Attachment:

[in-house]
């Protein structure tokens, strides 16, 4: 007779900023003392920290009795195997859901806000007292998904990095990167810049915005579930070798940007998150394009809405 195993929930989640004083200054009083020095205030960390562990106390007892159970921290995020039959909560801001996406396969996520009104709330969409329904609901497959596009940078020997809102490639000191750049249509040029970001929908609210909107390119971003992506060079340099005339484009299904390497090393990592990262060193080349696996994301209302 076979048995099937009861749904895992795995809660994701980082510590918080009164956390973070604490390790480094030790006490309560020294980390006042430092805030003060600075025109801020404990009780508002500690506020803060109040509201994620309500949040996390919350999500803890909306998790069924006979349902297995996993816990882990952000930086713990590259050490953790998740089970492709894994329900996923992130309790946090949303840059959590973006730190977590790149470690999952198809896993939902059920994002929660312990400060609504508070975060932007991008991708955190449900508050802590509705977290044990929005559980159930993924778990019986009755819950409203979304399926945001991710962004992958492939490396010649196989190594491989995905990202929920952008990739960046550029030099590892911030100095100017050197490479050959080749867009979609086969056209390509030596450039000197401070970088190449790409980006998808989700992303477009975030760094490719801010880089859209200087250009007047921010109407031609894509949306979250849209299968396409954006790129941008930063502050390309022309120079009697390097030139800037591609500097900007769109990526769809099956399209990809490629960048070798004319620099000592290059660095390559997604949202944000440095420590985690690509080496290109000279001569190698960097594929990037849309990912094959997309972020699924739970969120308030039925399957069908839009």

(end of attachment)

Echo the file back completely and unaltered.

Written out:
[in-house]
């Protein structure tokens, strides 16, 4: 007779900023003392920290009795195997859901806000007292998904990095990167810049915005579930070798940007998150394009809405 195993929930989640004083200054009083020095205030960390562990106390007892159970921290995020039959909560801001996406396969996520009104709330969409329904609901497959596009940078020997809102490639000191750049249509040029970001929908609210909107390119971003992506060079340099005339484009299904390497090393990592990262060193080349696996994301209302 076979048995099937009861749904895992795995809660994701980082510590918080009164956390973070604490390790480094030790006490309560020294980390006042430092805030003060600075025109801020404990009780508002500690506020803060109040509201994620309500949040996390919350999500803890909306998790069924006979349902297995996993816990882990952000930086713990590259050490953790998740089970492709894994329900996923992130309790946090949303840059959590973006730190977590790149470690999952198809896993939902059920994002929660312990400060609504508070975060932007991008991708955190449900508050802590509705977290044990929005559980159930993924778990019986009755819950409203979304399926945001991710962004992958492939490396010649196989190594491989995905990202929920952008990739960046550029030099590892911030100095100017050197490479050959080749867009979609086969056209390509030596450039000197401070970088190449790409980006998808989700992303477009975030760094490719801010880089859209200087250009007047921010109407031609894509949306979250849209299968396409954006790129941008930063502050390309022309120079009697390097030139800037591609500097900007769109990526769809099956399209990809490629960048070798004319620099000592290059660095390559997604949202944000440095420590985690690509080496290109000279001569190698960097594929990037849309990912094959997309972020699924739970969120308030039925399957069908839009």